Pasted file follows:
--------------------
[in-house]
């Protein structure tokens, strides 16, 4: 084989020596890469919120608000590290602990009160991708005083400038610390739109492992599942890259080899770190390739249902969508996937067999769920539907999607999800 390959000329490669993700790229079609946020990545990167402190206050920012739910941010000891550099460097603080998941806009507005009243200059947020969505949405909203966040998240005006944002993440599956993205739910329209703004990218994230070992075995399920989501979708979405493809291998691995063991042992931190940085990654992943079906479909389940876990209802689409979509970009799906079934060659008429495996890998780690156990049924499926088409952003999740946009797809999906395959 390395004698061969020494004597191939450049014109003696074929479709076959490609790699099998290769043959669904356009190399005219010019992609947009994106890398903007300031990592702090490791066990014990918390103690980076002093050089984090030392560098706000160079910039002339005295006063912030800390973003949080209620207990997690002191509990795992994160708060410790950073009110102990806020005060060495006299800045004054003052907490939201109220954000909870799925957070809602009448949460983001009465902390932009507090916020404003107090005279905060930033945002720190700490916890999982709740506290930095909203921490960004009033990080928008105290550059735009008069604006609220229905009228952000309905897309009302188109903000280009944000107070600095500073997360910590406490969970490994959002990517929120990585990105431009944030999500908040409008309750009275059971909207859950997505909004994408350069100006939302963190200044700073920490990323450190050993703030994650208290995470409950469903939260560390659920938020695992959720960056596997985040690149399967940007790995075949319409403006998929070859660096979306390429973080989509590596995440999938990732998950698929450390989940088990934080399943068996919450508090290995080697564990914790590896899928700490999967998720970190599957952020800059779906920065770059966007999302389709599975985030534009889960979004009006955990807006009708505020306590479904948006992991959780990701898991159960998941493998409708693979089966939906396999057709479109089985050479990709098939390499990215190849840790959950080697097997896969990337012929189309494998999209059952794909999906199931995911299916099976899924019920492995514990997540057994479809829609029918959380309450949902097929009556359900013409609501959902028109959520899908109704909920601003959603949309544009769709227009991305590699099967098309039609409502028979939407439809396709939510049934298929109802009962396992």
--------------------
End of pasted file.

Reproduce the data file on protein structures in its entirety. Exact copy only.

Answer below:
[in-house]
């Protein structure tokens, strides 16, 4: 084989020596890469919120608000590290602990009160991708005083400038610390739109492992599942890259080899770190390739249902969508996937067999769920539907999607999800 390959000329490669993700790229079609946020990545990167402190206050920012739910941010000891550099460097603080998941806009507005009243200059947020969505949405909203966040998240005006944002993440599956993205739910329209703004990218994230070992075995399920989501979708979405493809291998691995063991042992931190940085990654992943079906479909389940876990209802689409979509970009799906079934060659008429495996890998780690156990049924499926088409952003999740946009797809999906395959 390395004698061969020494004597191939450049014109003696074929479709076959490609790699099998290769043959669904356009190399005219010019992609947009994106890398903007300031990592702090490791066990014990918390103690980076002093050089984090030392560098706000160079910039002339005295006063912030800390973003949080209620207990997690002191509990795992994160708060410790950073009110102990806020005060060495006299800045004054003052907490939201109220954000909870799925957070809602009448949460983001009465902390932009507090916020404003107090005279905060930033945002720190700490916890999982709740506290930095909203921490960004009033990080928008105290550059735009008069604006609220229905009228952000309905897309009302188109903000280009944000107070600095500073997360910590406490969970490994959002990517929120990585990105431009944030999500908040409008309750009275059971909207859950997505909004994408350069100006939302963190200044700073920490990323450190050993703030994650208290995470409950469903939260560390659920938020695992959720960056596997985040690149399967940007790995075949319409403006998929070859660096979306390429973080989509590596995440999938990732998950698929450390989940088990934080399943068996919450508090290995080697564990914790590896899928700490999967998720970190599957952020800059779906920065770059966007999302389709599975985030534009889960979004009006955990807006009708505020306590479904948006992991959780990701898991159960998941493998409708693979089966939906396999057709479109089985050479990709098939390499990215190849840790959950080697097997896969990337012929189309494998999209059952794909999906199931995911299916099976899924019920492995514990997540057994479809829609029918959380309450949902097929009556359900013409609501959902028109959520899908109704909920601003959603949309544009769709227009991305590699099967098309039609409502028979939407439809396709939510049934298929109802009962396992």